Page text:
In December 2014, Estonia launched the first digital residency program in the world, e-Residency, which seeks to create a “digital nation for global citizens.” e-Estonia is the world’s most ambitious attempt to create a deterritorialized voluntary platform where individuals govern their lives digitally. Other attempts, private and more radical, are BitNation, Liberland, and Horizon State—all envision an anarchic post-nation-state world of self-sovereign communities that operate in cyberspace. But while Estonia uses blockchain technology to expand its sovereignty—a form of “transnational nationalism”—BitNation is a cyberlibertarianism initiative that dreams of a government-free system to compete with existing institutions and, ultimately, replace the Westphalian system of states. Whatever the motivation, the concept of a voluntary virtual self-sovereign political community is likely to become more central in the years to come.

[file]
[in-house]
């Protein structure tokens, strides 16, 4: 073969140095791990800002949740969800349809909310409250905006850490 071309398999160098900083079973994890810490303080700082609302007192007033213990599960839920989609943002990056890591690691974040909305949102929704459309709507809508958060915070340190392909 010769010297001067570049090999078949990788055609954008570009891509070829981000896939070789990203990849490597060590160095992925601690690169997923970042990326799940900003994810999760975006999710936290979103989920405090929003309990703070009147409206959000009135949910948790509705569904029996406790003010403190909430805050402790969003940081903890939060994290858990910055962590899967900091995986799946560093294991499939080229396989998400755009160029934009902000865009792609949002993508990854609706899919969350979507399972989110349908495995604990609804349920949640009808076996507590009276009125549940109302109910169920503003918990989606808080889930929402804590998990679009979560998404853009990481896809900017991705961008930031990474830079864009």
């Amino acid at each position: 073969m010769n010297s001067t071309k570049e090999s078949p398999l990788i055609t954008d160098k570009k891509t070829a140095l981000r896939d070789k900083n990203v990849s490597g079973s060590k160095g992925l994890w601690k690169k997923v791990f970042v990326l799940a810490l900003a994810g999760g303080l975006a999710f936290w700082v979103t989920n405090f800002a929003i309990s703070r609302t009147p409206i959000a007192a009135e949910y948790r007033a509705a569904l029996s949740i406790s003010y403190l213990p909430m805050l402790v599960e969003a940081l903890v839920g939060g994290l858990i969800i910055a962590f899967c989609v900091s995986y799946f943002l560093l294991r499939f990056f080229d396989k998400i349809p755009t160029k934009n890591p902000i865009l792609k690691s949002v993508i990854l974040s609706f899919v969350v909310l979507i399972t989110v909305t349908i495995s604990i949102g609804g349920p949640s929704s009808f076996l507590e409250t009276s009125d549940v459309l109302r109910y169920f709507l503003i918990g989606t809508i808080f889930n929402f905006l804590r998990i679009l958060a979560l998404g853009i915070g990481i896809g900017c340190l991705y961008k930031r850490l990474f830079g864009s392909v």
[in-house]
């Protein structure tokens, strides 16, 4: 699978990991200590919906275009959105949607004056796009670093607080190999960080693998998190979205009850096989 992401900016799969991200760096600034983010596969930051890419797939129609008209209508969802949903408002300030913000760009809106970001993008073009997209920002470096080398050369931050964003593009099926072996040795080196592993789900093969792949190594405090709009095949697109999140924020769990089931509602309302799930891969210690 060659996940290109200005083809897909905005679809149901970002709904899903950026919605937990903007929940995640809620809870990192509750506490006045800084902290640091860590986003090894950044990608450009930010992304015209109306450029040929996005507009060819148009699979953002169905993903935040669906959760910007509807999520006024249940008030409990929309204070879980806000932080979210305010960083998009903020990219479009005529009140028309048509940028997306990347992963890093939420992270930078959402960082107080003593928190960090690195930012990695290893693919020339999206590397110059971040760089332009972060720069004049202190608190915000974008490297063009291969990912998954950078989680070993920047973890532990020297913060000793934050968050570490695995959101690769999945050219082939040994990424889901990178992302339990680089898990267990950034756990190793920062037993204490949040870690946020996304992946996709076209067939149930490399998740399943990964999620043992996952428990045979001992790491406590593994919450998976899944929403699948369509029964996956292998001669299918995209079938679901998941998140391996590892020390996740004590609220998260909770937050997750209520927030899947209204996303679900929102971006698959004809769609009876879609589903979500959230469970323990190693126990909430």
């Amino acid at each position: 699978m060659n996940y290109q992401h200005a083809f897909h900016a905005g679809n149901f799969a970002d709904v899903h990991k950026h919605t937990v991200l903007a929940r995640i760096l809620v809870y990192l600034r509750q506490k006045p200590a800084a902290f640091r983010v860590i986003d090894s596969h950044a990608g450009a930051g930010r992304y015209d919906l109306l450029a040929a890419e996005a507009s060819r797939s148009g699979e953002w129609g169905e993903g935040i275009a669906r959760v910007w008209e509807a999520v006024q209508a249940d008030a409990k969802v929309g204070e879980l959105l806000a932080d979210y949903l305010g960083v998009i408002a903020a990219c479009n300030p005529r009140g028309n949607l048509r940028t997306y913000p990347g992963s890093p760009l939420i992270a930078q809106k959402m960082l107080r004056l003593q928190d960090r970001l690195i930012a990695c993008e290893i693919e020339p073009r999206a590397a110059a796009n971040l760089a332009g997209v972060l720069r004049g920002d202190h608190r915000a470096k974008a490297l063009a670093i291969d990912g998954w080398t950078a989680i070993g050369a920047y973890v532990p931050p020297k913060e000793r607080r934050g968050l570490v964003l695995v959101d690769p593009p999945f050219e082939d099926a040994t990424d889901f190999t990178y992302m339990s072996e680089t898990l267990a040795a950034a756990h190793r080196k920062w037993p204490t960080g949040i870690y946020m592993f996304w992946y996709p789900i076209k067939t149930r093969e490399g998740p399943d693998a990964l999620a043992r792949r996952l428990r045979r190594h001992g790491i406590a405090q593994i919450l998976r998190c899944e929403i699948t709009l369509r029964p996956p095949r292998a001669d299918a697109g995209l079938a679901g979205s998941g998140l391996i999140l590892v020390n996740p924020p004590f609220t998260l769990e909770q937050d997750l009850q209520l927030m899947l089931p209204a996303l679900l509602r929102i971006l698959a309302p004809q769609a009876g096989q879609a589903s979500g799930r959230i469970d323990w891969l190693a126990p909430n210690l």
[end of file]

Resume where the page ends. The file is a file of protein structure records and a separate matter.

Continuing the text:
This project examines the concept of “cloud communities” as a platform in which individuals can create political communities, organize certain functions of their life (e.g., law, governance, welfare services), participate in decision-making (alongside states), and have a political voice that is otherwise not effectively given to them in the nation-state structure. It seeks to establish the justifications of this concept, pinpoint its essential functions, and distinguish between different types of “cloud communities”. It analyzes whether “cloud communities” fulfill the essential conditions for a: a) political; b) community; and c) whose members have some form of “e-citizenship”; explores the differences between cloud communities and social networks, trade unions, and global civil society; and investigates what conceptions of sovereignty can emerge out of it (focusing on territorial sovereignty versus functional sovereignty).